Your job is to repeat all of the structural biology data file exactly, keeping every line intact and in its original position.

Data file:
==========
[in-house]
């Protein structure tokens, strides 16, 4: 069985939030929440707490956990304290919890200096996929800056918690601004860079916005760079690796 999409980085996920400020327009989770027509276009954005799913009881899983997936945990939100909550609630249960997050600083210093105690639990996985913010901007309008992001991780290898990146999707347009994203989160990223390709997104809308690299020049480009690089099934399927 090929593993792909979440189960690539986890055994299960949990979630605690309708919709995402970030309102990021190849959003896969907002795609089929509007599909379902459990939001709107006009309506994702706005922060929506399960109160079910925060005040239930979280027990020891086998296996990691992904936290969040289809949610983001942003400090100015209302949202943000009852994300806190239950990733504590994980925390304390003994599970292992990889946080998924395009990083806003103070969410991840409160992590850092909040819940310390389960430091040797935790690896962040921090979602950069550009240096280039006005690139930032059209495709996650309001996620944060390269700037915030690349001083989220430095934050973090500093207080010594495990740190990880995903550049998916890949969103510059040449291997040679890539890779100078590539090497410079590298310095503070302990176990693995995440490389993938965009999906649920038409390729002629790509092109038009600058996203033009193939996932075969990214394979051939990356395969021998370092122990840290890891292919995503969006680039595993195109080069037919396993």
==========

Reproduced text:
[in-house]
């Protein structure tokens, strides 16, 4: 069985939030929440707490956990304290919890200096996929800056918690601004860079916005760079690796 999409980085996920400020327009989770027509276009954005799913009881899983997936945990939100909550609630249960997050600083210093105690639990996985913010901007309008992001991780290898990146999707347009994203989160990223390709997104809308690299020049480009690089099934399927 090929593993792909979440189960690539986890055994299960949990979630605690309708919709995402970030309102990021190849959003896969907002795609089929509007599909379902459990939001709107006009309506994702706005922060929506399960109160079910925060005040239930979280027990020891086998296996990691992904936290969040289809949610983001942003400090100015209302949202943000009852994300806190239950990733504590994980925390304390003994599970292992990889946080998924395009990083806003103070969410991840409160992590850092909040819940310390389960430091040797935790690896962040921090979602950069550009240096280039006005690139930032059209495709996650309001996620944060390269700037915030690349001083989220430095934050973090500093207080010594495990740190990880995903550049998916890949969103510059040449291997040679890539890779100078590539090497410079590298310095503070302990176990693995995440490389993938965009999906649920038409390729002629790509092109038009600058996203033009193939996932075969990214394979051939990356395969021998370092122990840290890891292919995503969006680039595993195109080069037919396993």